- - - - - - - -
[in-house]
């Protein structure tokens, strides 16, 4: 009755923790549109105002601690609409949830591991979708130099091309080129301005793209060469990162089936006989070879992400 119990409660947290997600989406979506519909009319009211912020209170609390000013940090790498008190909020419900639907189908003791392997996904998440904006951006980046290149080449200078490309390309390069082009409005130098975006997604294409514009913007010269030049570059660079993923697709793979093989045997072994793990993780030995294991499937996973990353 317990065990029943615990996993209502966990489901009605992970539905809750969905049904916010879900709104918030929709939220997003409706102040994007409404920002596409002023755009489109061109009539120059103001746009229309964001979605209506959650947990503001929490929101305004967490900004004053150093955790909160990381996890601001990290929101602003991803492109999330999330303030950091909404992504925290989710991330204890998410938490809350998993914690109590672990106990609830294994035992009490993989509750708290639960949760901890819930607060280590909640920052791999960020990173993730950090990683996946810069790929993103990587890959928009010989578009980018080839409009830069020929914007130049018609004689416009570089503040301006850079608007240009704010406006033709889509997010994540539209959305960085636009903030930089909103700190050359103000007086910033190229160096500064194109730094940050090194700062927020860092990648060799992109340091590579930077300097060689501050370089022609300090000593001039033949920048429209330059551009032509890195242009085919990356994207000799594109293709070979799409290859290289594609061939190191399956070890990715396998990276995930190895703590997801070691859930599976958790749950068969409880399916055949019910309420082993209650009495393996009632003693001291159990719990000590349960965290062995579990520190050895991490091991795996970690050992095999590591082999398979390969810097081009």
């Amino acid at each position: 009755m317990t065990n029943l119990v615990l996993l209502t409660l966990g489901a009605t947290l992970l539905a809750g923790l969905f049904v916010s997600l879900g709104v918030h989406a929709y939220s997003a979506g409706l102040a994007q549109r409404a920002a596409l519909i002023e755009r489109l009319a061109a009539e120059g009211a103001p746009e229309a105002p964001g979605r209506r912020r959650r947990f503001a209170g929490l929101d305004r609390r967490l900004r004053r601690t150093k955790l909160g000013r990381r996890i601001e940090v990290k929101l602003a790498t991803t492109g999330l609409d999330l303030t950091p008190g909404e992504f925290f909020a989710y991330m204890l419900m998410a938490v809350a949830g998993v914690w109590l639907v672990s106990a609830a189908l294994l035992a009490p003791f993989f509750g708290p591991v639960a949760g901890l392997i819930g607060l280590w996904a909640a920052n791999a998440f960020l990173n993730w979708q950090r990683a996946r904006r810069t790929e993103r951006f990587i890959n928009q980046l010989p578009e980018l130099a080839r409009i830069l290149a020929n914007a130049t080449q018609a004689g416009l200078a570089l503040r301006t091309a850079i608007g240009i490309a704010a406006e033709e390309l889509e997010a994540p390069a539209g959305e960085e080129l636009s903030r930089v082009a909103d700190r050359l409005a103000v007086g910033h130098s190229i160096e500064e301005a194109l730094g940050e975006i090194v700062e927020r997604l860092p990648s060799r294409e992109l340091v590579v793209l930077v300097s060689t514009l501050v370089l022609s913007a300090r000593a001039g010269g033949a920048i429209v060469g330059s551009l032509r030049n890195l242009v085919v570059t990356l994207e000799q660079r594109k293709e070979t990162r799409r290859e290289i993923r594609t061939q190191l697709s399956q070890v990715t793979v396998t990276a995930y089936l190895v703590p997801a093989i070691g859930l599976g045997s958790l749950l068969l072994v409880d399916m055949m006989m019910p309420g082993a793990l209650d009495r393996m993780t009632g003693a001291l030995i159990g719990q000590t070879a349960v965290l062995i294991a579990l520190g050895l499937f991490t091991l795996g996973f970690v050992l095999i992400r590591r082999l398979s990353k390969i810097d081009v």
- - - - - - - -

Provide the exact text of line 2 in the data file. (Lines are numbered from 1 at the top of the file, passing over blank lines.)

């Protein structure tokens, strides 16, 4: 009755923790549109105002601690609409949830591991979708130099091309080129301005793209060469990162089936006989070879992400 119990409660947290997600989406979506519909009319009211912020209170609390000013940090790498008190909020419900639907189908003791392997996904998440904006951006980046290149080449200078490309390309390069082009409005130098975006997604294409514009913007010269030049570059660079993923697709793979093989045997072994793990993780030995294991499937996973990353 317990065990029943615990996993209502966990489901009605992970539905809750969905049904916010879900709104918030929709939220997003409706102040994007409404920002596409002023755009489109061109009539120059103001746009229309964001979605209506959650947990503001929490929101305004967490900004004053150093955790909160990381996890601001990290929101602003991803492109999330999330303030950091909404992504925290989710991330204890998410938490809350998993914690109590672990106990609830294994035992009490993989509750708290639960949760901890819930607060280590909640920052791999960020990173993730950090990683996946810069790929993103990587890959928009010989578009980018080839409009830069020929914007130049018609004689416009570089503040301006850079608007240009704010406006033709889509997010994540539209959305960085636009903030930089909103700190050359103000007086910033190229160096500064194109730094940050090194700062927020860092990648060799992109340091590579930077300097060689501050370089022609300090000593001039033949920048429209330059551009032509890195242009085919990356994207000799594109293709070979799409290859290289594609061939190191399956070890990715396998990276995930190895703590997801070691859930599976958790749950068969409880399916055949019910309420082993209650009495393996009632003693001291159990719990000590349960965290062995579990520190050895991490091991795996970690050992095999590591082999398979390969810097081009």